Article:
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Japan’s social norms shaped by law


LAW IN EVERYDAY JAPAN: Sex, Sumo, Suicide, and Statutes, by Mark D. West. Chicago: University of Chicago Press, 2005, 279 pp., $19.95 (paper).

This is a superb book that explores the interaction of law, society and culture over a range of intriguing topics. In seven captivating case studies, Mark West shows how law influences people’s behavior and perceptions in everyday situations. Rather than trumping law, social norms are powerfully shaped by it. We learn that Japanese respond to incentives and penalties in ways very similar to people in other societies.

Readers who savor a unique and mystified Japan steeped in timeless customs are in for a jarring shock to their assumptions. West writes that “Japan cannot be boiled down to a few exotic Japanese keywords that explain everyone’s behavior, and attempts to do so often result in beautiful models of circular reasoning.”

By choosing themes off the beaten track of legal analysis, West demonstrates that even the quirkiest phenomena can be analyzed. He “examines the incentives created by law and legal institutions in everyday lives, the ways in which law intermingles with social norms, historically engrained ideas, cultural mores, and the phenomena that cannot easily be explained.” And he does so in a delightfully engaging manner.

As you may have suspected, “Japan is in many ways a loser’s paradise.” Everyone seems to have or know of an amazing story of lost and found. Why are people who lose something so “lucky” in Japan and resigned in New York? It is often assumed that Japanese are just more honest and that social mores play a more significant role here. Not so says West.

He asserts that Japan favors losers because the “law creates well-defined incentives to encourage finders to report their finds and disincentives to misappropriation. The law provides a simple system of carrots and sticks.” Owners of lost objects are required to pay the finder a fee based on an object’s value, and if no one claims the item after six months and two weeks, the finder can claim the object.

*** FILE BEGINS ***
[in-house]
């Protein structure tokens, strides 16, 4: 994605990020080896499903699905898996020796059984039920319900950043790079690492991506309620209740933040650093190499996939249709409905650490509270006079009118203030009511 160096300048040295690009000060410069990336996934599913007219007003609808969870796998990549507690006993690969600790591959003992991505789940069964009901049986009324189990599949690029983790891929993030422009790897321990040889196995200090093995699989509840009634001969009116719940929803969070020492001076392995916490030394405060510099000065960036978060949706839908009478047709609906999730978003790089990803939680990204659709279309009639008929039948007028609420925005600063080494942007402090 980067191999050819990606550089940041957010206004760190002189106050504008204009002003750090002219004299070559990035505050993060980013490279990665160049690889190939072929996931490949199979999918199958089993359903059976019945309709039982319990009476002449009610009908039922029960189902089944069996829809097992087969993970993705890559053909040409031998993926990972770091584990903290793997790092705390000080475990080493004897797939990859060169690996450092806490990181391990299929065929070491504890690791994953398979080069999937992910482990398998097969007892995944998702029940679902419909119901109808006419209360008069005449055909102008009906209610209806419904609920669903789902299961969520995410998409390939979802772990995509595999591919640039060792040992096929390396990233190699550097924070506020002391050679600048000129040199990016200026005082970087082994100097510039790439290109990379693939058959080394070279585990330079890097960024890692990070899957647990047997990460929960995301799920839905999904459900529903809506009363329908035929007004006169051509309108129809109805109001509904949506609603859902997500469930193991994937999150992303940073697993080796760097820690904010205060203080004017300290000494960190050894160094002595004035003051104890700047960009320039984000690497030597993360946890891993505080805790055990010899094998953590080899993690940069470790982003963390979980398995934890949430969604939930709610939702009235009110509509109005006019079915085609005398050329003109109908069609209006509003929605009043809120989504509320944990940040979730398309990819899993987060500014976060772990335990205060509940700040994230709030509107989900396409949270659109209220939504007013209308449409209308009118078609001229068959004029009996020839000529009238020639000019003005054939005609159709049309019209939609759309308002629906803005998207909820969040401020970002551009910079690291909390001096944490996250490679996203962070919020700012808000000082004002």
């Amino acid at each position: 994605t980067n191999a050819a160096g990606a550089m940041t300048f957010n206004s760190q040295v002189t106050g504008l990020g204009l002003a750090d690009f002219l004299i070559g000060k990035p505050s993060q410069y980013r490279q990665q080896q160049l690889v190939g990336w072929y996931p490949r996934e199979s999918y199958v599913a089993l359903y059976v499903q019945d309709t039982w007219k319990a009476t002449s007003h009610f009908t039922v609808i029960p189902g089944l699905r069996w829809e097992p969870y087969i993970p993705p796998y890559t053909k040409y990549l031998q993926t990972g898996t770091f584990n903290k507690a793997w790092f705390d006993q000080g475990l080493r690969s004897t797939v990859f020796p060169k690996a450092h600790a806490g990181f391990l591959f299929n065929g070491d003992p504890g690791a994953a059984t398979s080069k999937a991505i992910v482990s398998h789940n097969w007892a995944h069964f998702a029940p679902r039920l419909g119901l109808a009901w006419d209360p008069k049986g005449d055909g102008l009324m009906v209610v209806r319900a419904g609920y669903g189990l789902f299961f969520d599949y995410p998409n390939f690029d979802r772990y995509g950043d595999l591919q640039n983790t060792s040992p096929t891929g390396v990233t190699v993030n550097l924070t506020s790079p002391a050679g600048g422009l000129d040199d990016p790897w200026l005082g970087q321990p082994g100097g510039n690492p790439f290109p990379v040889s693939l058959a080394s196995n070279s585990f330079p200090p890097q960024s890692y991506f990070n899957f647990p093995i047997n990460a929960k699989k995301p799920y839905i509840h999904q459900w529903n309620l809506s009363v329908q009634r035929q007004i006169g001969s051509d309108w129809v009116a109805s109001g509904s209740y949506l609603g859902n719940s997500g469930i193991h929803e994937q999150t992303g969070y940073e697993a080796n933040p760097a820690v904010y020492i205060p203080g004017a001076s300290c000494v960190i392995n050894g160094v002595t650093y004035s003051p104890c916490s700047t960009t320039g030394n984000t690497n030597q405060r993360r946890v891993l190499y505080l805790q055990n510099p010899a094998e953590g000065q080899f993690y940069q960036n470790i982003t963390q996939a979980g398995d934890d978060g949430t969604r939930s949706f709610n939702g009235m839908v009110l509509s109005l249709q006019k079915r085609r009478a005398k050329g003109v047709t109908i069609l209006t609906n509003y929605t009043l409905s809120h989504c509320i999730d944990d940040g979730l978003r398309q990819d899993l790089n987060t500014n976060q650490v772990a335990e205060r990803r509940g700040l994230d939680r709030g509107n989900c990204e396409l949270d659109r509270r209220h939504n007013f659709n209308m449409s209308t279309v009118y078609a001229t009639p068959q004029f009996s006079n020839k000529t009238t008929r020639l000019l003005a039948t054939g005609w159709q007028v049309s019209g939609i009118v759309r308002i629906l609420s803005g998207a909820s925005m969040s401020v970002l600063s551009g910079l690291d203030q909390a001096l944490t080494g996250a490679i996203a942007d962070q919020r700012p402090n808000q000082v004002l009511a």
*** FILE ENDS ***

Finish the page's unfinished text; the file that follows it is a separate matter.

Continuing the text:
West went out and dropped mobile phones and wallets in New York and Tokyo, and as expected had a higher return rate in Tokyo. Rather than ascribing this to honesty — various studies show the United States and Japan are on a par — he explains the difference in terms of the laws and lost-property institutions. It is simply a lot easier to find a police box in Japan to turn in a lost item. And the incentives and penalties regarding return of lost items are clearer and far better known in Japan than in the U.S.

There are similar studies brimming with the insights of extensive fieldwork regarding sumo, debt suicide, working hours, post-earthquake rebuilding and karaoke noise pollution — but the payoff chapter focuses on love hotels. It is not for prurient reasons alone that he offers up a “peek at law’s role in a place where people in everyday Japan have lots and lots of sex.”

Love hotel regulation demonstrates just how powerful law can be in altering public attitudes and practices, even in an activity most regard as a private matter. He points out that the 1985 Entertainment Law de-stigmatized love hotels. Previously seen as seedy and shameful, the new law encouraged operators to upgrade their premises to make them more appealing to a wider clientele. The official imprimatur also reassured those who might have concerns about illicit scams.

By making love hotels more acceptable, the authorities have brought amateur sex indoors. Apparently, before World War II, parks were full of practicing amateurs while professionals remained indoors. Getting most of these couples inside has translated into an era of prosperity and growth in the industry.

The number of statutory love hotels has declined from 11,000 in the mid-1980s to about 7,000. The silver lining has been the surge in extra-legal love hotels — some 30,000 — that can avoid official designation as a love hotel if they met certain criteria. Local authorities have control over statutory love hotels so there is every incentive to design establishments that serve the same needs without risking official scrutiny.

Ever wonder why many have small lounges and cafes on the first floor? Why the glitzier new establishments lack rotating beds and mirrored ceilings? Legal incentives have shaped design and operations, and in doing so “created a healthier overall market for love hotels.”

Not everyone is enamored of the new trend. One love hotel “planner” who only works with “real” love hotels boasts high levels of customer satisfaction. He said, “My thinking might be juvenile, but I like to put things in the room that move. For instance, things like a tree swing with a built-in vibrator.”

Thus, as promised, West provides, “insight into Japanese law as it functions in society and into Japanese society through a study of its laws.”